Regarding the personal accompaniment, each university grants its own distinctive mark; for example, some institutions refer to a personalized follow-up: “monitoring will be carried out through an individual follow-up form, instrument that will be monitored by the programs coordinator, and that will integrate academic and psychosocial information from the students”. Meanwhile, other institutions give this accompaniment a socioeconomic approach, referring to it as “personal and socioeconomic accompaniment: social worker makes home visits, to know the context that the students live and their socioeconomic condition”.
The declared accompaniment strategies aim to provide the conditions and services necessary for the success of students in their university life, which is part of the important efforts that higher education institutions around the world make to ensure the permanence and academic success of their students [42].

3.8. Program Dissemination Mechanism

Among the diffusion mechanisms for these programs, the agreements with educational establishments stand out, which are declared by seven out of the eleven analyzed institutions. Another of the diffusion strategies adopted by the universities is the relationship with different municipalities, which, through their education departments, centralize the invitations to participate in these programs. An example of this strategy is: “Agreement between the municipality of Peñaflor and Lampa, in addition to other educational establishments beyond these municipalities”. In this way, universities are linked to their environment through educational institutions, both municipal and subsidized–private and the different municipalities that open their doors to the development of diffusion activities. This broadcasting strategy is aligned with one of the missions of the university, which is the link with the environment, understood as the set of links between higher education institutions and the social environment in which they are inserted to respond to the demands that society has [43].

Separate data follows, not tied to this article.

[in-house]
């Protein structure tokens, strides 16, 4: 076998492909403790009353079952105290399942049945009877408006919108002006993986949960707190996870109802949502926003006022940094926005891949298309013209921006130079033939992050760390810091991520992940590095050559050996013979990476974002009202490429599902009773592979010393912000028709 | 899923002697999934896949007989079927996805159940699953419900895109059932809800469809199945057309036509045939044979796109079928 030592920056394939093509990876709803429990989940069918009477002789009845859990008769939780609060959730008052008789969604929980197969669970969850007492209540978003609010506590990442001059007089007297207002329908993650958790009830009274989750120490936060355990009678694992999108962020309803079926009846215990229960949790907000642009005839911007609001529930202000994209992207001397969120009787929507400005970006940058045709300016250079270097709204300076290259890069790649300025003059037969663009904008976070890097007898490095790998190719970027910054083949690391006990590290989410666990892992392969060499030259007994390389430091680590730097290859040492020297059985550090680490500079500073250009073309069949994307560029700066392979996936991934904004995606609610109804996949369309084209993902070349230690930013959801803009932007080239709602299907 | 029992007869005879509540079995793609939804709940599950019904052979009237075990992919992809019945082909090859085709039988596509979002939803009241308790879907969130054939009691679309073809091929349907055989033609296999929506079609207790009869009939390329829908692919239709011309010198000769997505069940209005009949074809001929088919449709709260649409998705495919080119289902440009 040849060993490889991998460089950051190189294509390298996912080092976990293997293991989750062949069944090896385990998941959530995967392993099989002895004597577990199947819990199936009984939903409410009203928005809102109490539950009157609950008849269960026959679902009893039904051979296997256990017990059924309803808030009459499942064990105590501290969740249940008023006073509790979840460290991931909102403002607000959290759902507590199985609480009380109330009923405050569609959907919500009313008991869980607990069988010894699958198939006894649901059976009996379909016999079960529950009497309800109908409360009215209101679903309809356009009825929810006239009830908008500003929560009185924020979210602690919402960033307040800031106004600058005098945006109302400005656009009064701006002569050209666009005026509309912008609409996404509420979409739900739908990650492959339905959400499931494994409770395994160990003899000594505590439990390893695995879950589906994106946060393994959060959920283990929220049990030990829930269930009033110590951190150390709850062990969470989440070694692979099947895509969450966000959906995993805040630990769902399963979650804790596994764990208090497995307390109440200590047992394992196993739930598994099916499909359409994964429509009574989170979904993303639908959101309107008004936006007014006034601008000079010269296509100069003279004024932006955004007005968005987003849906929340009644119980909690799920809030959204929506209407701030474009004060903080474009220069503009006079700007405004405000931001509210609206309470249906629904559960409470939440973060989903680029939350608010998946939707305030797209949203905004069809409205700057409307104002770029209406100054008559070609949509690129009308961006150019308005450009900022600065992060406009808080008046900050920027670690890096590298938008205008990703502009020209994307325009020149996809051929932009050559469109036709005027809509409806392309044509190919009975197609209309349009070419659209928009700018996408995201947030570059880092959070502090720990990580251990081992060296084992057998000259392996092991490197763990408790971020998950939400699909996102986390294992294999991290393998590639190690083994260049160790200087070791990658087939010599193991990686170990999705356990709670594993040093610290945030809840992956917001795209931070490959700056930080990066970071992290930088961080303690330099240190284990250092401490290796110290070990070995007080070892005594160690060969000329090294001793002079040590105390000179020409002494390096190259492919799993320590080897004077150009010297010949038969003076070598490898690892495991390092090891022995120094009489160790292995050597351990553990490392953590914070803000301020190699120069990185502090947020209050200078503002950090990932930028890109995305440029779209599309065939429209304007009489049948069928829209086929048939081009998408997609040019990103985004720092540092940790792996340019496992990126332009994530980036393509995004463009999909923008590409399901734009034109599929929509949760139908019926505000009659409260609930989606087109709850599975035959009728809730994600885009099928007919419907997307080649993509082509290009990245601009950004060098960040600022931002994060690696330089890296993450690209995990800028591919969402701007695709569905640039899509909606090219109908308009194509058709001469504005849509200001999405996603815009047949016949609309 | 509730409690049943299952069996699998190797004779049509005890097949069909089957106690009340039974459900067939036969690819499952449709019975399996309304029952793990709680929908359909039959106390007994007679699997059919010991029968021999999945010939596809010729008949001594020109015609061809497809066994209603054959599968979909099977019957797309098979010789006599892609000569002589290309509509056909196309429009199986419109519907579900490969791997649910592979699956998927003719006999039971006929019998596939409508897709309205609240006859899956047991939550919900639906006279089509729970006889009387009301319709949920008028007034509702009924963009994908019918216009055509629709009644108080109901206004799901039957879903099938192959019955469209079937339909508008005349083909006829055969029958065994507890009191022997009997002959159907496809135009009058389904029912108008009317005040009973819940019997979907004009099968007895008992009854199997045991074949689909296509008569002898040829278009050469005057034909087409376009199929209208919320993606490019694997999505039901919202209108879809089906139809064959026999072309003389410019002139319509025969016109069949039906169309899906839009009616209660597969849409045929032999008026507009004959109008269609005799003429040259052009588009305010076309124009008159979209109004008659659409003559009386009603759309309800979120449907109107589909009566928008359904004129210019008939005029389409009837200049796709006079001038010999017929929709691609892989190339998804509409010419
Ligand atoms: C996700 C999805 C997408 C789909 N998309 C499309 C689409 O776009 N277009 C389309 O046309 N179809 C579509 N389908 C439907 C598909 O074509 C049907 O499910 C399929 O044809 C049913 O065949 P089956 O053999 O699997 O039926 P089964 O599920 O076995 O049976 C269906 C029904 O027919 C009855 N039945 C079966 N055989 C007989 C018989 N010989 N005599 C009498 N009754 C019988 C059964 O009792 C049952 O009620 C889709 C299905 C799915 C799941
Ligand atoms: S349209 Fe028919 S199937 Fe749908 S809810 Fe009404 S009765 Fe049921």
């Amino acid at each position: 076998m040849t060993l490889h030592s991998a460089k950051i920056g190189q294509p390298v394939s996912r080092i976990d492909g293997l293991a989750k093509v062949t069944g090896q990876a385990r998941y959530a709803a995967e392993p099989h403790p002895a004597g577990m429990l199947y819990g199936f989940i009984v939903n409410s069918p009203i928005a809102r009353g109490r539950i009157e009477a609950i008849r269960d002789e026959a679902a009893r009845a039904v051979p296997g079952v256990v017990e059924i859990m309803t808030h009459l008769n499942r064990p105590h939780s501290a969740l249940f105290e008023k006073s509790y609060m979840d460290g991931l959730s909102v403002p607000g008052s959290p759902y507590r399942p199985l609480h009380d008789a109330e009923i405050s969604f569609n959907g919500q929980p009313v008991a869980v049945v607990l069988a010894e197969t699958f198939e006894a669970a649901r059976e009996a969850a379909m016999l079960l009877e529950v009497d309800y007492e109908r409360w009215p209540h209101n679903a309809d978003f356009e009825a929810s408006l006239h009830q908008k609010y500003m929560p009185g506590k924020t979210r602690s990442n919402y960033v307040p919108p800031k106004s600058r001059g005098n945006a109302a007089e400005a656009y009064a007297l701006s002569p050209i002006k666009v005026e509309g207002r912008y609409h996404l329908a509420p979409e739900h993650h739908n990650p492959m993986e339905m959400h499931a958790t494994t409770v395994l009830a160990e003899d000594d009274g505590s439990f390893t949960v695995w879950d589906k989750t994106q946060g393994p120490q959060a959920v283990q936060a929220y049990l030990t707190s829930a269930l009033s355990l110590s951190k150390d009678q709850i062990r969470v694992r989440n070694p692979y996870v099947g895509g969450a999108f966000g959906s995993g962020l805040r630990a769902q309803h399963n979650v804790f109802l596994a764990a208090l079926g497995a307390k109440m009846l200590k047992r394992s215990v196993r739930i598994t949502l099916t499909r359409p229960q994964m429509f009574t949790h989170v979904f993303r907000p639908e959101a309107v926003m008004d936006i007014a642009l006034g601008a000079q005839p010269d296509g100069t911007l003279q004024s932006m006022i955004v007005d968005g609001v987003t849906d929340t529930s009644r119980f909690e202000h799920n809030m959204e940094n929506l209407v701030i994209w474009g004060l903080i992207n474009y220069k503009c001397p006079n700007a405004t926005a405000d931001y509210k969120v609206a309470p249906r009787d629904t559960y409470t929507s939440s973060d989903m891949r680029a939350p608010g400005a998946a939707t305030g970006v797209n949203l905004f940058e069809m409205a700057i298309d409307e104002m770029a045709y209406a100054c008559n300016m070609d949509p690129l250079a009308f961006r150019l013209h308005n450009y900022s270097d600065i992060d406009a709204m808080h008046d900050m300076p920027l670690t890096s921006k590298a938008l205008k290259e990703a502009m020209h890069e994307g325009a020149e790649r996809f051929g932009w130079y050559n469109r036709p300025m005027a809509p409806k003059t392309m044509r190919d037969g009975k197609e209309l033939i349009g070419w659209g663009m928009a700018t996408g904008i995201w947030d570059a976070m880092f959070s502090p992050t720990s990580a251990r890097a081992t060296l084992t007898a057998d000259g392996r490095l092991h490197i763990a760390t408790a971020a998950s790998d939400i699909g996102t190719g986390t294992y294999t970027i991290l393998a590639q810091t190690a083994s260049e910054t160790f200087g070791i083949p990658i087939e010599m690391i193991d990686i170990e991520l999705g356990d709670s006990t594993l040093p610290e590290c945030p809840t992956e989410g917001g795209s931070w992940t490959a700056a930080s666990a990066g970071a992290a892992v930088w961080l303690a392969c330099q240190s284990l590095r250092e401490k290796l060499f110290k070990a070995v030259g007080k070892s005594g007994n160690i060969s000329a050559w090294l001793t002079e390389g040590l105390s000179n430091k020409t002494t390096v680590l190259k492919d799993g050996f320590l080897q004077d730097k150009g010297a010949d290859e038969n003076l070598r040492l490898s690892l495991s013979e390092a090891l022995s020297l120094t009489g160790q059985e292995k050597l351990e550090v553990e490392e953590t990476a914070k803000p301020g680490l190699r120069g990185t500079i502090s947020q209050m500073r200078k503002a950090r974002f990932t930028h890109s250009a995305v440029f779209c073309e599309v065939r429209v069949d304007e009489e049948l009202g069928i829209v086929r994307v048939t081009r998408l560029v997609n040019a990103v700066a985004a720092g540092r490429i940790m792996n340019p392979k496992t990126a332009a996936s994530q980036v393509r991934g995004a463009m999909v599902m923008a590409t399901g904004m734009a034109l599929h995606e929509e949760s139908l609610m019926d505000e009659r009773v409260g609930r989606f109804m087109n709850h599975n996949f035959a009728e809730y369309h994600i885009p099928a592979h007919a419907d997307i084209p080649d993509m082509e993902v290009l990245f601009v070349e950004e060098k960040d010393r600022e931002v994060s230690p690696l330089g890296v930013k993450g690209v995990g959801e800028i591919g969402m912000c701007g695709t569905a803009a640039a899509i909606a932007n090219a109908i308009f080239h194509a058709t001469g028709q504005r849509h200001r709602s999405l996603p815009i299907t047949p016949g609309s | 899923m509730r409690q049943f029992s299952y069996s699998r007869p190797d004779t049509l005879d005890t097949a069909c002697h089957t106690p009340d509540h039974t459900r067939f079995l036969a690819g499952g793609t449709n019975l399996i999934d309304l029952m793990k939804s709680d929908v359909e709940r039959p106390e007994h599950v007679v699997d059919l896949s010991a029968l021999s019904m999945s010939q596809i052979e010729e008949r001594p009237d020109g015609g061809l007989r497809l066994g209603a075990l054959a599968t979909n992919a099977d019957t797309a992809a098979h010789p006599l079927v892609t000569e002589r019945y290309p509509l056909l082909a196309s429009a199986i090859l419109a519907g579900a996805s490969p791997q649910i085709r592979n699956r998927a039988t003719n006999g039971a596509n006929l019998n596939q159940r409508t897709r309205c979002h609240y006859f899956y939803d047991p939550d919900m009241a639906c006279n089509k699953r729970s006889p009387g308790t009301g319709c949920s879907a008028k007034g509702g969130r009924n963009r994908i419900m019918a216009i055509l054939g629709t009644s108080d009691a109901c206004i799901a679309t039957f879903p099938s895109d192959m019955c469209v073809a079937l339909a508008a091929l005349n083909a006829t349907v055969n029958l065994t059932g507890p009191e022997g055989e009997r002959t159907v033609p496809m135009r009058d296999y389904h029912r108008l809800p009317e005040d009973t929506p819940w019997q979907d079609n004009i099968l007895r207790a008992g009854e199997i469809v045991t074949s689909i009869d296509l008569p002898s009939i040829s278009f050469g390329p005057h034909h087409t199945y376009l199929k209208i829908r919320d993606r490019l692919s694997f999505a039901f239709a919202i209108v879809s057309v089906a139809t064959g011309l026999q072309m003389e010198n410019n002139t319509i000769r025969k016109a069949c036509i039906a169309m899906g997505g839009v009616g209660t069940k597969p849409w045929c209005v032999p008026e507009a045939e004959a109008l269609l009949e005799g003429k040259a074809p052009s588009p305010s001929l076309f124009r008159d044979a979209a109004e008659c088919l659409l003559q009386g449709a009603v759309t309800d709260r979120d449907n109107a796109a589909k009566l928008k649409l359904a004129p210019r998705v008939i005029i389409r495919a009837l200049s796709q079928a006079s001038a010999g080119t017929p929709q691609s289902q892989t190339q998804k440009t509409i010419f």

3.9. Accompaniment of Students at FID

As for the criterion accompaniment of students in the FID, all universities declare instances of academic support for students who enter to study pedagogy; as an example, a university indicates the realization of “levelling of contents prior and during classes, workshops, academic mentoring, accompaniment of facilitator par and academic follow-up”. On the other hand, support appears at the psychological and psycho-pedagogical level, through work teams or psychologists who support students in the course of their careers. Another aspect mentioned in the programs is the support in the integration to university life, an aspect that is not detailed in the documents, but it is presumed to have a comprehensive nature and not just an academic focus. Finally, one aspect mentioned is the application of diagnoses that would allow universities to see the progression of students during the development of their university career (Table 4).
Due to the amount of information, support instances and the level of actions indicated by the different programs, it is possible to infer that this aspect is essential for universities, and there is a commitment to initial teacher training. The support strategies referred to by the institutions analyzed are recognized by the literature for their positive impact on students, since they contribute to an increase in academic performance and therefore to student retention, permanence and timely graduation. In the same way, they have been promoted by the Ministry of Education, which has allocated resources to finance some of these strategies, such as the Academic Levelling Scholarship [39].

3.10. Practical Implications

Initial teacher training in Chile is based on politics, legislation and the actors that make possible the process of professional improvement for an improvement in educational quality [15]. From a legislative and professional perspective, the results of this research show an interpretation of the legislation, politics and sociodemographic reality of Chilean private higher education institutions. There are nine major analytical criteria related to “program objectives”, “admission”, “diagnostic mechanisms”, “preparation activities and modules”, “management model”, “graduation and enrollment of students in the university”, “accompaniment systems, “program dissemination mechanisms” and “accompaniment in the FID”, based on their respective categories.